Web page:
all), never enabled (no or none), or enabled only if
               the output is a terminal (tty).  The default is no.

          EIGHTBIT yes|no
               (Slackware only; ignored by GNU dircolors(1).)  Speci-
               fies that eight-bit ISO 8859 characters should be

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               enabled by default.  For compatibility reasons, this
               can also be specified as 1 for yes or 0 for no.  The
               default is no.

          OPTIONS options
               (Slackware only; ignored by GNU dircolors(1).)  Adds
               command-line options to the default ls command line.
               The options can be any valid ls command-line options,
               and should include the leading minus sign.  Note that
               dircolors does not verify the validity of these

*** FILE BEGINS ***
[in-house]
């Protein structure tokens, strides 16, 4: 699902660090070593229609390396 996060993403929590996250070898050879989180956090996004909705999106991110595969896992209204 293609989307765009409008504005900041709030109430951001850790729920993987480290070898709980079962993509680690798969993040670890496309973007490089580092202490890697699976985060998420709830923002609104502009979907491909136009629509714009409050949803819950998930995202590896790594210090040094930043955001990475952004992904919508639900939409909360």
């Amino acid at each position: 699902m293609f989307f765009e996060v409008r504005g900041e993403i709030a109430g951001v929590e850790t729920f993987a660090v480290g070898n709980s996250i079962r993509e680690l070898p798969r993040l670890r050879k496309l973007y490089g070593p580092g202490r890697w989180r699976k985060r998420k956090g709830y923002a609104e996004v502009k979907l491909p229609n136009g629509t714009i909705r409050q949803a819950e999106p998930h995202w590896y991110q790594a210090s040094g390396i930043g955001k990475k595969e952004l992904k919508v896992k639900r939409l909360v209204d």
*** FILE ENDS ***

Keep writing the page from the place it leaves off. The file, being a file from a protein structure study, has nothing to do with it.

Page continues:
options.

          NORMAL color-sequence
               Specifies the color used for normal (nonfilename) text.

               Synonym: NORM.

          FILE color-sequence
               Specifies the color used for a regular file.

          DIR color-sequence
               Specifies the color used for directories.

          LINK color-sequence
               Specifies the color used for a symbolic link.

               Synonyms: LNK, SYMLINK.

          ORPHAN color-sequence
               Specifies the color used for an orphaned symbolic link
               (one which points to a nonexistent file).  If this is
               unspecified, ls will use the LINK color instead.

          MISSING color-sequence
               Specifies the color used for a missing file (a nonexis-
               tent file which nevertheless has a symbolic link point-
               ing to it).  If this is unspecified, ls will use the
               FILE color instead.

          FIFO color-sequence
               Specifies the color used for a FIFO (named pipe).

               Synonym: PIPE.

          SOCK color-sequence
               Specifies the color used for a socket.

          DOOR color-sequence